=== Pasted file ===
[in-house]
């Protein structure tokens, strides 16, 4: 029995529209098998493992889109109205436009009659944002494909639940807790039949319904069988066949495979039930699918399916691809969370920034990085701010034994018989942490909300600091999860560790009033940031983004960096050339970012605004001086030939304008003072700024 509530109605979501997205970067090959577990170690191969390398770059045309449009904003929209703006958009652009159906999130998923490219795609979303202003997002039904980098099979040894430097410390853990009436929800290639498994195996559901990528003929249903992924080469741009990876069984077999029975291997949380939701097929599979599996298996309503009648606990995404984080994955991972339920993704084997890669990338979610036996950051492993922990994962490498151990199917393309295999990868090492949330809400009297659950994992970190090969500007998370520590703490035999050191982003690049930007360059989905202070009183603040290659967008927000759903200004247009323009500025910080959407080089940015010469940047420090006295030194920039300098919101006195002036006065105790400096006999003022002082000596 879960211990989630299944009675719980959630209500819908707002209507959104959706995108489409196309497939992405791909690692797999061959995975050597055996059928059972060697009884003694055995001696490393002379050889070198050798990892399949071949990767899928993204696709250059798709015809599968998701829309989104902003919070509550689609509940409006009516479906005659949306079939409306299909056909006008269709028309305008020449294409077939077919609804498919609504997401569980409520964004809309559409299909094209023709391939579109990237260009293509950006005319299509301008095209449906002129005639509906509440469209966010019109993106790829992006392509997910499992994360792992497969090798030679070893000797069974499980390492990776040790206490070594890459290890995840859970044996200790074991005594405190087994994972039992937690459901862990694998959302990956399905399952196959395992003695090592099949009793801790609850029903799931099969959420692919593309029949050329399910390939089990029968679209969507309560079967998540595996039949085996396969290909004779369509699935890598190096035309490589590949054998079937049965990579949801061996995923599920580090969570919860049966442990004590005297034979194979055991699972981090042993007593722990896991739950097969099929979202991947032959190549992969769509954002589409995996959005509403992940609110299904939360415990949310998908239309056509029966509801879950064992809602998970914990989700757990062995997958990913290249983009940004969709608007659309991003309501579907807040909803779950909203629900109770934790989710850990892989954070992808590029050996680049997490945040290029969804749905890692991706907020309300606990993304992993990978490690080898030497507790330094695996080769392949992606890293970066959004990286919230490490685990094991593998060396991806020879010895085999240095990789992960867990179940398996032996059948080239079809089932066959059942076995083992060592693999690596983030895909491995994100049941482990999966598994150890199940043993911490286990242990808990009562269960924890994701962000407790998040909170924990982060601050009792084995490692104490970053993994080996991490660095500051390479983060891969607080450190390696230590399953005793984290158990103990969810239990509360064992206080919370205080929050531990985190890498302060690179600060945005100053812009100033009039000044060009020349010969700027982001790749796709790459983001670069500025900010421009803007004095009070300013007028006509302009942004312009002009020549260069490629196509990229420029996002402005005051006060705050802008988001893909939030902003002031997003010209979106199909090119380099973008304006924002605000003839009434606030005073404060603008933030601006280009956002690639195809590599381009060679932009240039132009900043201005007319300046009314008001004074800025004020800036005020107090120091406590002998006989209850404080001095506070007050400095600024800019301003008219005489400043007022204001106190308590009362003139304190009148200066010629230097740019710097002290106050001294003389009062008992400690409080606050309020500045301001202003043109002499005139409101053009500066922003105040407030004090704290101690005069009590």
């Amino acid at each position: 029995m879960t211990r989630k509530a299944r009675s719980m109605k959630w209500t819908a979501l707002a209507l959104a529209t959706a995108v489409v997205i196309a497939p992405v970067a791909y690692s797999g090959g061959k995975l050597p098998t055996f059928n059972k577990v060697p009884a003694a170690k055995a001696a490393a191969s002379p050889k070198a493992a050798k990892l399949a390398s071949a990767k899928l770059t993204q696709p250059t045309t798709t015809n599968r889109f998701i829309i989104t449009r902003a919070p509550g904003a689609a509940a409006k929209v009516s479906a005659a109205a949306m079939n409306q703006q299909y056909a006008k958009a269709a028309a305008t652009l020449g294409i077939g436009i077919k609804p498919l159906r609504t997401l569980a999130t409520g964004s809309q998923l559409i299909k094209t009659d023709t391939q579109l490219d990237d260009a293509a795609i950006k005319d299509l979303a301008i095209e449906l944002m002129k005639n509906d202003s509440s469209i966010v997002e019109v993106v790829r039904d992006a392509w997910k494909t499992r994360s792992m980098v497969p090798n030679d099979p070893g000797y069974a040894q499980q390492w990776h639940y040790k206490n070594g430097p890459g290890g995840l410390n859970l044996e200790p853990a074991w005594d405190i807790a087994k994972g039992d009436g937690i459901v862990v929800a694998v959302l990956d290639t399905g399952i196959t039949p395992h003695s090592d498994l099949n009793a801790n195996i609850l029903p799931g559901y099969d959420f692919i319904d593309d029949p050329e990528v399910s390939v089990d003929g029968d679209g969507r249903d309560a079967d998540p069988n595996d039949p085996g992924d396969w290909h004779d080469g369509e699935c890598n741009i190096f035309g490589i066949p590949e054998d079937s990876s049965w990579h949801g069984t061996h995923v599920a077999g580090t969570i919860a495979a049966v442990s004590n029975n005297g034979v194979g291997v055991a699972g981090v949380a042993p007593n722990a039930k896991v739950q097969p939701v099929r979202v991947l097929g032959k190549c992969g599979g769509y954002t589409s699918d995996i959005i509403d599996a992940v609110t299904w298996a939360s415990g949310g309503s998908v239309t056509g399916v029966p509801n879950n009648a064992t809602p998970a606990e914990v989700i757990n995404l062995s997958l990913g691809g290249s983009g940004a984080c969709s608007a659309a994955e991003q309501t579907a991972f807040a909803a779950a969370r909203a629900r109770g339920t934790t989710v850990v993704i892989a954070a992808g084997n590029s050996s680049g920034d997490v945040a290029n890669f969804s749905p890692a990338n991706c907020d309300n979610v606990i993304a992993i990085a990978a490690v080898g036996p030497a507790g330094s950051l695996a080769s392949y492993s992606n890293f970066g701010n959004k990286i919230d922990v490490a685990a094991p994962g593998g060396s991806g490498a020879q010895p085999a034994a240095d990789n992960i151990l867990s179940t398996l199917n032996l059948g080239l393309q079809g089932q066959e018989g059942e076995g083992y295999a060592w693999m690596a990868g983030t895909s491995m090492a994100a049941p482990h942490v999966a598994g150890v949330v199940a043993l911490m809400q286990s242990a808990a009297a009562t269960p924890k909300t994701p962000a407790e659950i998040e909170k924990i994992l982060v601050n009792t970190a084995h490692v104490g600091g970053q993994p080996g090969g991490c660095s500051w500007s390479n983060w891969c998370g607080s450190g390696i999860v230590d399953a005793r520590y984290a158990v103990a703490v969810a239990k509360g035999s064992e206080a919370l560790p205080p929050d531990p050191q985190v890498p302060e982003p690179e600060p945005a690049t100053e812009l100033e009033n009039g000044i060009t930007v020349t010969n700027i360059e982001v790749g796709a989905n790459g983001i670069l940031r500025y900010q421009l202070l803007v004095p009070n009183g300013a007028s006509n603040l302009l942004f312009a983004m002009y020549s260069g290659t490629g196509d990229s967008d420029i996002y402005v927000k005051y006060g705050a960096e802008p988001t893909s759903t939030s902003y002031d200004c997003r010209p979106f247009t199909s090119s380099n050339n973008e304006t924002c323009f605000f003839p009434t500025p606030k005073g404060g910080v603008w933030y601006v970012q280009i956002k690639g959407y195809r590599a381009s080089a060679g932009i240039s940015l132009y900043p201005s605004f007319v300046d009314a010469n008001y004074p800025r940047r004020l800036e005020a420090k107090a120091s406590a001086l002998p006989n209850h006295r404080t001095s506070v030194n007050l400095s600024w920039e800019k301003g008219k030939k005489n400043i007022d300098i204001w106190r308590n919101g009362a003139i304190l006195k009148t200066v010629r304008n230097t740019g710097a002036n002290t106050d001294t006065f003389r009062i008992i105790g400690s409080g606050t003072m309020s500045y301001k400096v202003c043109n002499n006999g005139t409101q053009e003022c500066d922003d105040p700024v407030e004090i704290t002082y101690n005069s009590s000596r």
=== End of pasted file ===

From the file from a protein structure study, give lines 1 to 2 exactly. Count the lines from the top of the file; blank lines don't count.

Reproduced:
[in-house]
């Protein structure tokens, strides 16, 4: 029995529209098998493992889109109205436009009659944002494909639940807790039949319904069988066949495979039930699918399916691809969370920034990085701010034994018989942490909300600091999860560790009033940031983004960096050339970012605004001086030939304008003072700024 509530109605979501997205970067090959577990170690191969390398770059045309449009904003929209703006958009652009159906999130998923490219795609979303202003997002039904980098099979040894430097410390853990009436929800290639498994195996559901990528003929249903992924080469741009990876069984077999029975291997949380939701097929599979599996298996309503009648606990995404984080994955991972339920993704084997890669990338979610036996950051492993922990994962490498151990199917393309295999990868090492949330809400009297659950994992970190090969500007998370520590703490035999050191982003690049930007360059989905202070009183603040290659967008927000759903200004247009323009500025910080959407080089940015010469940047420090006295030194920039300098919101006195002036006065105790400096006999003022002082000596 879960211990989630299944009675719980959630209500819908707002209507959104959706995108489409196309497939992405791909690692797999061959995975050597055996059928059972060697009884003694055995001696490393002379050889070198050798990892399949071949990767899928993204696709250059798709015809599968998701829309989104902003919070509550689609509940409006009516479906005659949306079939409306299909056909006008269709028309305008020449294409077939077919609804498919609504997401569980409520964004809309559409299909094209023709391939579109990237260009293509950006005319299509301008095209449906002129005639509906509440469209966010019109993106790829992006392509997910499992994360792992497969090798030679070893000797069974499980390492990776040790206490070594890459290890995840859970044996200790074991005594405190087994994972039992937690459901862990694998959302990956399905399952196959395992003695090592099949009793801790609850029903799931099969959420692919593309029949050329399910390939089990029968679209969507309560079967998540595996039949085996396969290909004779369509699935890598190096035309490589590949054998079937049965990579949801061996995923599920580090969570919860049966442990004590005297034979194979055991699972981090042993007593722990896991739950097969099929979202991947032959190549992969769509954002589409995996959005509403992940609110299904939360415990949310998908239309056509029966509801879950064992809602998970914990989700757990062995997958990913290249983009940004969709608007659309991003309501579907807040909803779950909203629900109770934790989710850990892989954070992808590029050996680049997490945040290029969804749905890692991706907020309300606990993304992993990978490690080898030497507790330094695996080769392949992606890293970066959004990286919230490490685990094991593998060396991806020879010895085999240095990789992960867990179940398996032996059948080239079809089932066959059942076995083992060592693999690596983030895909491995994100049941482990999966598994150890199940043993911490286990242990808990009562269960924890994701962000407790998040909170924990982060601050009792084995490692104490970053993994080996991490660095500051390479983060891969607080450190390696230590399953005793984290158990103990969810239990509360064992206080919370205080929050531990985190890498302060690179600060945005100053812009100033009039000044060009020349010969700027982001790749796709790459983001670069500025900010421009803007004095009070300013007028006509302009942004312009002009020549260069490629196509990229420029996002402005005051006060705050802008988001893909939030902003002031997003010209979106199909090119380099973008304006924002605000003839009434606030005073404060603008933030601006280009956002690639195809590599381009060679932009240039132009900043201005007319300046009314008001004074800025004020800036005020107090120091406590002998006989209850404080001095506070007050400095600024800019301003008219005489400043007022204001106190308590009362003139304190009148200066010629230097740019710097002290106050001294003389009062008992400690409080606050309020500045301001202003043109002499005139409101053009500066922003105040407030004090704290101690005069009590």